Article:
Infertility sounds like a unilateral and conclusive word. It sounds like a permanent state, an identity, predetermining a single possible outcome to the challenge of trying to conceive a child.
But those struggling with infertility know that there are as many diagnoses as there are individuals bearing the label. And the conclusions to the shared challenge of trying to conceive are equally diverse.
I know folks who identify as infertile who, after many years of “trying”, are ultimately able to conceive without any medical interventions. And I know others (myself included) who conceived with the help of expensive and invasive technologies, drugs administered orally or through subcutaneous injection, and/or a range of medical procedures. There are those whose struggles with infertility end when they are able to become parents using a surrogate; donor eggs, sperm, or embyos; or through fostering or adopting a child. Some continue with medical interventions, ever hopeful that the next procedure might yield the desperately desired outcome. And others work hard to accept the reality that they will not be parents.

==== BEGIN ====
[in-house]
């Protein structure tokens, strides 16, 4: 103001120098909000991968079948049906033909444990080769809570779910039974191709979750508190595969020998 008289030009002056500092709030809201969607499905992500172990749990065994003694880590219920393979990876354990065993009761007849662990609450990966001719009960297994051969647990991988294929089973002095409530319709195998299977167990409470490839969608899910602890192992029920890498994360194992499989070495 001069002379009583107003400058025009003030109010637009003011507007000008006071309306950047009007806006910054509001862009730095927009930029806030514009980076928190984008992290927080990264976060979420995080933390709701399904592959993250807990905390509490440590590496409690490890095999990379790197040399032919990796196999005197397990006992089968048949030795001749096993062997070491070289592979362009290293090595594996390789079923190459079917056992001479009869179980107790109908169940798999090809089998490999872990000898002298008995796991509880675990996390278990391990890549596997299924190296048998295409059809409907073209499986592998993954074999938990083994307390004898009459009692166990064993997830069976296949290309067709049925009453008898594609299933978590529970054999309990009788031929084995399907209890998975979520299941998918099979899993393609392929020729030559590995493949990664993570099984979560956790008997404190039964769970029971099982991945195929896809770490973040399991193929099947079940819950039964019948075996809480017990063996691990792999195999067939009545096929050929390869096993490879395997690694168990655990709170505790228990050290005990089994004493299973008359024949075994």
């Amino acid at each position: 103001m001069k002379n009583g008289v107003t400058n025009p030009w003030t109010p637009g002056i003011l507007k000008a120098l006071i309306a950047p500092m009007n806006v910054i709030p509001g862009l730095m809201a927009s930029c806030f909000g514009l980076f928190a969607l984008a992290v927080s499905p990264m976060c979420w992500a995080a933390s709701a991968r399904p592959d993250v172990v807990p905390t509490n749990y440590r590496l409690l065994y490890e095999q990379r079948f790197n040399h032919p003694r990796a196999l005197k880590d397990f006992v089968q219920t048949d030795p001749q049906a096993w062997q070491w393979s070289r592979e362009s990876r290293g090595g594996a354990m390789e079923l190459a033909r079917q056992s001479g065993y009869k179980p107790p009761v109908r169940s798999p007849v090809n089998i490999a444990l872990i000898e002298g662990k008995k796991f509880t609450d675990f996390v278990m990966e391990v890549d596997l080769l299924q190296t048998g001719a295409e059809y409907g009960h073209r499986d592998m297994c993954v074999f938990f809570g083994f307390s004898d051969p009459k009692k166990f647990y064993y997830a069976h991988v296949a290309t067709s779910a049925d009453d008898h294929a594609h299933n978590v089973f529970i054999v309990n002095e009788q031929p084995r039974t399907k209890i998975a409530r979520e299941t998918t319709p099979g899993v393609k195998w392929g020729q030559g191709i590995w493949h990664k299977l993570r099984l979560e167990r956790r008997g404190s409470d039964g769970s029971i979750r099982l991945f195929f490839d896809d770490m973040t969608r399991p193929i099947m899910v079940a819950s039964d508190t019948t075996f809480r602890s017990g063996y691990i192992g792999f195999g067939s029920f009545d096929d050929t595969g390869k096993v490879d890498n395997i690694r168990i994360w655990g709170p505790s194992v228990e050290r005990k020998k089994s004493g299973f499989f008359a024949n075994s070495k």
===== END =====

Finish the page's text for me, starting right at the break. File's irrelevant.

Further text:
Infertility is not limited by religion, race, sexual orientation, socio-economic status, marital status, or age. It’s not only “older” folks trying to conceive who find themselves visiting a fertility clinic: I know people in their early 20’s who’ve been otherwise unsuccessful becoming pregnant and seek help.
And so to discuss “infertility” as if it’s a unilateral problem faced by an easily discernible patient with only one type of solution or outcome is misleading. And yet, there is a special kind of kinship I feel with every person whose heart has yearned for a child and whose body hasn’t cooperated. Ours is a silent and often invisible community of extraordinarily different people. And too frequently we never find one another because of the internalized shame and/or stigma that prevents us from “coming out”.
But if we all “came out” – willing to share our stories, our struggles, and our faith – imagine the possibilities: support for those in treatment; support for those who choose to stop treatment or change treatments; support for new parents trying to integrate years of yearning with the realities of the first few months of parenthood.
This is the outcome for which I fervently pray this year, 17 weeks pregnant with my second child conceived using IVF. I pray for a community of those, who, like me, are “out” and willing to embrace others on this crazy path toward that which their hearts most desire.email print